(Uh, probably not. It's the tats. And the crazy.)
Susan Ronald begins her The Pirate Queen: Queen Elizabeth, Her Pirate Adventurers, and the Dawn of Empire with a "Master Foster," deposing on an attempt by Spanish port authorities to seize his Primrose, a 150 ton Londoner loaded with Home Counties grain in Bilbao harbour on 26/05/1585 (Old Style), along with all other English ships. And, apparently, ships from Holland, Zeeland, "Easterland," Germany, and England. Typical of the times, the deposition specifies a religious motivation, while the historiography, as always, loves a good story and looks forward to the Armada campaign. For whatever reason, I can't resist reading Foster's story against the grain, not that there's much here to sustain my cynicism.
So how do I justify my cynicism? In this case, it's perversely hopeful. It doesn't seem to me that human affairs can continue if everyone is paralysed by fear of treachery. So, on the one hand, the merchant captain can't be so fearful of being seized and pressed into service that he won't come into port. On the other, the harbour master can't be so preoccupied with the danger of being taken advantage of by a dangerous heretic that they will not let the ship dock.
That these are real, and common fears, the Foster deposition, and many like it, tells us. So that has to be the weak point, because human affairs aren't coming to a screeching halt. There's a deception going on here, a word that's doing illicit work. How about "heretic?" The work it is doing is telling us that of course the captain and the harbour master are on opposing sides, forever condemned to strife. Italics, though, on the "of course." Because why is this so obvious. Why should a harbour master or a sea captain care which church the other goes to, or even make the distinctions that some doctor of theology might.
And isn't there money on the table? Doesn't money count as a motive? And who ever tells the truth about money? The cargo will fetch you this much if you pay by letter of credit; this much if you pay cash. Maybe the truth of the matter is that the harbour master and the sea captain are adults, and would prefer to keep their business to themselves.
There's no maybe about it. This is the story of the corrupting sea.
According to his Wikipedia entry, Henry Mainwaring was "an English pirate, naval officer with the Royal Navy, and author." That'd be one way to put it. At greater length, we learn that he was a Shropshire lad, son of Sir George, and maternal grandson (the best kind, when there's money to be made!) of William More, Vice-Admiral of Sussex and Bishop of Colchester, with some kind of suffragen authority over the diocese of Ely in the Fens. It's an unlikely juxtaposition of offices, but Vice-Admiral means something a little different from a blunt old sea dog in this case. In this case, he's the guy who gets a cut when business crosses the shore of Sussex. We're back at the intersection of government and protection racket here, a point that N. A. M. Rodger makes at length here. And as we might expect, the Mainwarings did favours for those who did them favours. Henry's brother was Carver to Prince Henry, and Henry went to Brasenose College, Oxford, followed by the Inner Temple, and was apparently called to the bar in 1604 before turning to piracy.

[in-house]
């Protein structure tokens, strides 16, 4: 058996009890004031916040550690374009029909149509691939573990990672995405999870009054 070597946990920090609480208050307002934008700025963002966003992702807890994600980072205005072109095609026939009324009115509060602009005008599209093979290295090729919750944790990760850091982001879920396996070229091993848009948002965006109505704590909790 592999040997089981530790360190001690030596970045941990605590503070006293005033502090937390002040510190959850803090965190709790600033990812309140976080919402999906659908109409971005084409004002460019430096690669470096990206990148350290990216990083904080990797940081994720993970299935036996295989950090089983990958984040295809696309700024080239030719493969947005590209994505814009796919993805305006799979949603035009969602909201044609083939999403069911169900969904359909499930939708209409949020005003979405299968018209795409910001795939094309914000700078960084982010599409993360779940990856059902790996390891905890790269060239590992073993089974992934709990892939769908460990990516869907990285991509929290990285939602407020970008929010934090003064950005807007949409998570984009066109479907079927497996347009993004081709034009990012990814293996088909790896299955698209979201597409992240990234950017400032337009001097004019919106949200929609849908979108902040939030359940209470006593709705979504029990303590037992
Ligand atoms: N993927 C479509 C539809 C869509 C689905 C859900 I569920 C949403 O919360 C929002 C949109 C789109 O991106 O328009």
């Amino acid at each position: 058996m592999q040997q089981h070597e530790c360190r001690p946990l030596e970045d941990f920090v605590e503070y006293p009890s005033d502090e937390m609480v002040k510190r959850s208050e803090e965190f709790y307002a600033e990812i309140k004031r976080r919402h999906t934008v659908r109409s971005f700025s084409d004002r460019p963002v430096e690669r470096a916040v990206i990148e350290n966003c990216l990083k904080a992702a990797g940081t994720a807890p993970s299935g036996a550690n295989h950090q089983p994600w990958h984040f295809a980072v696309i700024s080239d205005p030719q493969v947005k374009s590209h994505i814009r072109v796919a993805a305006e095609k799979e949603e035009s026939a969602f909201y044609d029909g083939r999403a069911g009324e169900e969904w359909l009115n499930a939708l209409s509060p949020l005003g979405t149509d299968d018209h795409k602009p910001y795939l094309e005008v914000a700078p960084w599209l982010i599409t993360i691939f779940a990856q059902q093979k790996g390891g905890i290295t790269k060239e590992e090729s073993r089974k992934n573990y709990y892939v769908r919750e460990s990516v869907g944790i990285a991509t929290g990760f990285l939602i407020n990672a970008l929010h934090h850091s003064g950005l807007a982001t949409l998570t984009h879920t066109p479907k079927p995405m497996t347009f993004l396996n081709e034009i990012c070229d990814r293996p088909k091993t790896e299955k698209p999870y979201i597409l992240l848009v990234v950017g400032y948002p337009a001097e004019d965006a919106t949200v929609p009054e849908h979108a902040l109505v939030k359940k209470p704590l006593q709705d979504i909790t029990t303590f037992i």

Now that you've got that out of your system, I'll complicate the story. Mainwaring was 24 in 1610, and a trial lawyer when he received a commission from the Lord High Admiral, Charles Howard, 1st Earl of Nottingham, to cruise in pursuit of the "arch-pirate of Newfoundland," Peter Easton, then supposed to be cruising in the Bristol Channel. (Wikipedia blandly suggests that he was cruising in the interest of the Killigrews of Falmouth.) Mainwaring, however, took his ship to the Straits of Gibraltar, announced his intent of making private war on Spain, and naturally soon turned up in Newfoundland. The treasure fleets of Spain being unaccountably missing there, he instead pressed sailors and took provisions for his four ships, and returned to the Straits of Gibraltar, where he took a Portuguese ship in dried cod and a French prize in wine, before going into what was then called La Mamora, just ahead of a Spanish fleet that reduced the town (to no permanent effect). The citizens of the town rendered their English prisoners to Mainwaring, who may at this time have received an offer of employment from the King of Spain that he declined. In 1616, he rescued the Newfoundland fishing fleet from unspecified menaces, received a royal pardon (a few years ahead of Easton), whereupon he returned to England, wrote a Discourse on Piracy, and received a commission in the Royal Navy, a commission that naturally qualified him to be the ambassador to Venice.
That the details of this story refuse to gel into anything like a coherent story shouldn't be surprising once you've read a little of the Discourse.